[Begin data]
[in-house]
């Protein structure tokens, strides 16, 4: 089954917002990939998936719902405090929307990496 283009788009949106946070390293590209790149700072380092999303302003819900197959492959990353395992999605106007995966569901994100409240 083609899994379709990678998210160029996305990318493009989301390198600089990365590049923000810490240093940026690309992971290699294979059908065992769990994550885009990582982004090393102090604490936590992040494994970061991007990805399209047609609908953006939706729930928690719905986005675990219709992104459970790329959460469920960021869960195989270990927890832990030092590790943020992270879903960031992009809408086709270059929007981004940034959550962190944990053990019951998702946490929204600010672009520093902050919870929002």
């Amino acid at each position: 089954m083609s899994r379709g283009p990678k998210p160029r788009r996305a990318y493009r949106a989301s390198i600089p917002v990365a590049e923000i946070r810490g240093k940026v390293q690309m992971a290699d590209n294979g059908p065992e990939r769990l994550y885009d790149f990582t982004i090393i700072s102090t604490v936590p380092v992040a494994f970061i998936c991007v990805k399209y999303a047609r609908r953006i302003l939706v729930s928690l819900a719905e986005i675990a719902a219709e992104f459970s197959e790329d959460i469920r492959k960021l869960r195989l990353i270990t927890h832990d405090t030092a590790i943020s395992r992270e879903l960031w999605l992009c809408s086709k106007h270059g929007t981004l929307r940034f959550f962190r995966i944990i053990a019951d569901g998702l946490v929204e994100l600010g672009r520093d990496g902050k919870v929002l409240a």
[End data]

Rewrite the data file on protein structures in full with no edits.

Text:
[in-house]
């Protein structure tokens, strides 16, 4: 089954917002990939998936719902405090929307990496 283009788009949106946070390293590209790149700072380092999303302003819900197959492959990353395992999605106007995966569901994100409240 083609899994379709990678998210160029996305990318493009989301390198600089990365590049923000810490240093940026690309992971290699294979059908065992769990994550885009990582982004090393102090604490936590992040494994970061991007990805399209047609609908953006939706729930928690719905986005675990219709992104459970790329959460469920960021869960195989270990927890832990030092590790943020992270879903960031992009809408086709270059929007981004940034959550962190944990053990019951998702946490929204600010672009520093902050919870929002």
């Amino acid at each position: 089954m083609s899994r379709g283009p990678k998210p160029r788009r996305a990318y493009r949106a989301s390198i600089p917002v990365a590049e923000i946070r810490g240093k940026v390293q690309m992971a290699d590209n294979g059908p065992e990939r769990l994550y885009d790149f990582t982004i090393i700072s102090t604490v936590p380092v992040a494994f970061i998936c991007v990805k399209y999303a047609r609908r953006i302003l939706v729930s928690l819900a719905e986005i675990a719902a219709e992104f459970s197959e790329d959460i469920r492959k960021l869960r195989l990353i270990t927890h832990d405090t030092a590790i943020s395992r992270e879903l960031w999605l992009c809408s086709k106007h270059g929007t981004l929307r940034f959550f962190r995966i944990i053990a019951d569901g998702l946490v929204e994100l600010g672009r520093d990496g902050k919870v929002l409240a």